Dairy products account for 25 percent of the organic-food market, according to Food Navigator USA, a food-industry news website. While organics make up only 2 to 3 percent of the food industry as a whole, they constitute one of its fastest-growing areas. In fact, according to Food Navigator, the demand for organic products, particularly dairy, far outstrips the supply.

Proposals to weaken organics-industry standards are not restricted to dairy farming. In a previous public comment period that ended May 12, organic advocates protested USDA rule proposals written in response to a congressional amendment that allows many synthetic products to be used in processed foods that carry the organic seal.

The amendment reinforces a long-time practice that started when the organics industry first developed processed foods, which include artificial substances such as leavening or thickening agents. The NOSB began to compile a list of substances that were determined to be safe for human consumption and necessary for production. The Board codified controversial ingredients like sodium phosphates, which is used as a leavening agent, into a National List of permitted ingredients.

In October 2003, Maine blueberry farmer Arthur Harvey sued the secretary of agriculture on a variety of counts, including over the inclusion of synthetic ingredients on the National List. While many of Harvey's claims were thrown out, last January, an appeals court ruled that the USDA violated the 1990 Organic Food Production Act by including such ingredients in regulations for organic processed foods.

After the court ruling, the Organic Trade Association, a group that represents a wide variety of companies, worked with politicians to change the law, according to spokeswoman Katherine DiMatteo. "OFPA didn't clearly allow for synthetics to be allowed, and the court agreed with that," she said, adding that private sector and international standards did permit many such substances.

"It's not what it's made of, but rather, what is its long- and short-term negative impacts, what is its necessity for use, and if there's an all-natural substitute," DiMatteo said, offering the reasons such substances are now allowed in production of processed foods recognized as "organic."

Jay Feldman, executive director of Beyond Pesticides, which has been active in strengthening USDA organic standards, said the amendment negated the lawsuit's victory for advocates and consumers who want to keep artificial ingredients out of organic products. "The law basically codified what the USDA had been doing all along," he said.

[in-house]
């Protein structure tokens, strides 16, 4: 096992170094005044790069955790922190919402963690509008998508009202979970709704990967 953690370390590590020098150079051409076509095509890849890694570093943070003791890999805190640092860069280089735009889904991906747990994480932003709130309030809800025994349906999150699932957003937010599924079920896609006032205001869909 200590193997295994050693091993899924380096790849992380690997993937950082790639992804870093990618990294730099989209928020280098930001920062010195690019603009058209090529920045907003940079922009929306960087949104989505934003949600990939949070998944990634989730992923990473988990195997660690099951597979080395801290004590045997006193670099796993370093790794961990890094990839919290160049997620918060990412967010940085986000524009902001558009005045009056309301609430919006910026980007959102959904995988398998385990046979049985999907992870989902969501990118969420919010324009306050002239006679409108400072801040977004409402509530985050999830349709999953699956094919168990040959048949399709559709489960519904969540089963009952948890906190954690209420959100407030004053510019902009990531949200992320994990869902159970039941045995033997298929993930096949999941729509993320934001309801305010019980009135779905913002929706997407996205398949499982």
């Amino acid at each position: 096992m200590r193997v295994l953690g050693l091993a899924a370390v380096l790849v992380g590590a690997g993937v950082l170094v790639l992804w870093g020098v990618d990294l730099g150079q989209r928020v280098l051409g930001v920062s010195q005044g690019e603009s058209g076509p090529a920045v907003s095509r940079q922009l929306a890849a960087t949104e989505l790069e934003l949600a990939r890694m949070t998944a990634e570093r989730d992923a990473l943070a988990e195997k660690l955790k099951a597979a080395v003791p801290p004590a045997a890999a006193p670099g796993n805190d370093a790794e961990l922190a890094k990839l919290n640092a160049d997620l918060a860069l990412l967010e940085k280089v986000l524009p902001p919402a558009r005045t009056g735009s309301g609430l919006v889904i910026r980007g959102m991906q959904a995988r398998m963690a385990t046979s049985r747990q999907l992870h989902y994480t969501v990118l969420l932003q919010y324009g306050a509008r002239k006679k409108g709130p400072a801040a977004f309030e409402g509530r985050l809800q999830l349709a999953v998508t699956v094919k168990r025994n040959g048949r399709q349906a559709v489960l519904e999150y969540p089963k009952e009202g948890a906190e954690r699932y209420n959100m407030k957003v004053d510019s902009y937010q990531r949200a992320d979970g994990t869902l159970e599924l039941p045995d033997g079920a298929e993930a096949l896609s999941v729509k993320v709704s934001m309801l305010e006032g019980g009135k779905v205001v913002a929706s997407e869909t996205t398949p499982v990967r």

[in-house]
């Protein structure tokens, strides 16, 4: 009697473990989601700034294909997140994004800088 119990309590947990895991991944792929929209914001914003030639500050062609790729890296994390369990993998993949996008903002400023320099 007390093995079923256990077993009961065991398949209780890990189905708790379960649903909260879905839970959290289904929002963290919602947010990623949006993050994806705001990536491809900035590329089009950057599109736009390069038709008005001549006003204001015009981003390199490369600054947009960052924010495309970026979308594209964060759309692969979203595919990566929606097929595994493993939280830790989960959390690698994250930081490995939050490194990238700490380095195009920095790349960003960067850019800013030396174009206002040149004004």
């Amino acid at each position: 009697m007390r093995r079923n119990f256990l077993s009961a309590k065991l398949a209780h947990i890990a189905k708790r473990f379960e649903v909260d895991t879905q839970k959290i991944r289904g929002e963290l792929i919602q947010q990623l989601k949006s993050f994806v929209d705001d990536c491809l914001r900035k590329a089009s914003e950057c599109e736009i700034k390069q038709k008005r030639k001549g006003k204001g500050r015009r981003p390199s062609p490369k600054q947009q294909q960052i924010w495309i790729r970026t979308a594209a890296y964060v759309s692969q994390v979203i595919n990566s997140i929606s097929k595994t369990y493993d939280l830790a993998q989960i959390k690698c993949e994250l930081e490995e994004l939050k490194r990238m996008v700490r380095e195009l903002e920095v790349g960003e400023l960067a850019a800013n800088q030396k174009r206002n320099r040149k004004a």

Feldman said the amendment was representative of the diminishing value of the organic label over the years. "These are the very materials people are seeking to avoid when they purchase organic food," he told TNS.

During a previous comment period ending May 12, organic consumer advocates also called on the USDA to clarify its regulations on transitioning to organic livestock. They argued that companies have made it a norm to buy cows raised on non-organic feed and then convert them over a year, rather than make the extra investment to raise cows organically from birth. The USDA proposed a rule regarding conversion of entire dairy herds but does not specify buying what Beyond Pesticides calls individual "replacement animals" and later converting their diets to organic feed.

Many advocates argue that such practices represent watered-down national standards that allow companies to just meet USDA regulations to sell their products as organic, even if they miss the principles of organic production.

"Giant corporations have more power at the USDA than [all the] power farmers and consumers can buy, so we have to put the pressure on them to act ethically," Kastel said.

But DiMatteo said on behalf of the trade association that national regulations are necessary to level the playing field of farmers between states.

"I believe that the standards and regulations that are embodied in the national program are high standards and certainly reflect the best of all the standards that had been in place on a statewide basis," she said. "It allows for farmers and businesses to compete with each other and to have the same cost."

DiMatteo added that USDA regulations make international trade easier.

But Kastel countered that international trade of food is an industrial practice that goes against the core organic principle of producing and eating locally homegrown food. General Mills regularly imports organic fruits and vegetables, he said, "but we can produce them perfectly well here... They're profiting from the good name [of organic]," he said.

"Once the standards were put in place, they're rather fixed," Binghamton, NY organic dairy farmer John Bunting said. Having to go through the government can pose a challenge for farmers looking to make changes in their farming practices.

Kastel said standards were necessary at first so that consumers could trust that the organic milk they bought came from farms that do not inject antibiotics into cows, or that the fruits they bought came from farms that do not use artificial pesticides.

But with a larger, more sophisticated organic movement, Kastel said retailers like Whole Foods or Wild Oats can collaborate with small-scale farmers to set regulations with no government involvement.

"Back in 1990, people could sell organic food without it being certified by a third party, and we needed the government to set [standards]," he said. "Today the government is more trouble than it's worth."

To combat the slide in USDA standards, organic advocates across the board said the solution is to buy regionally.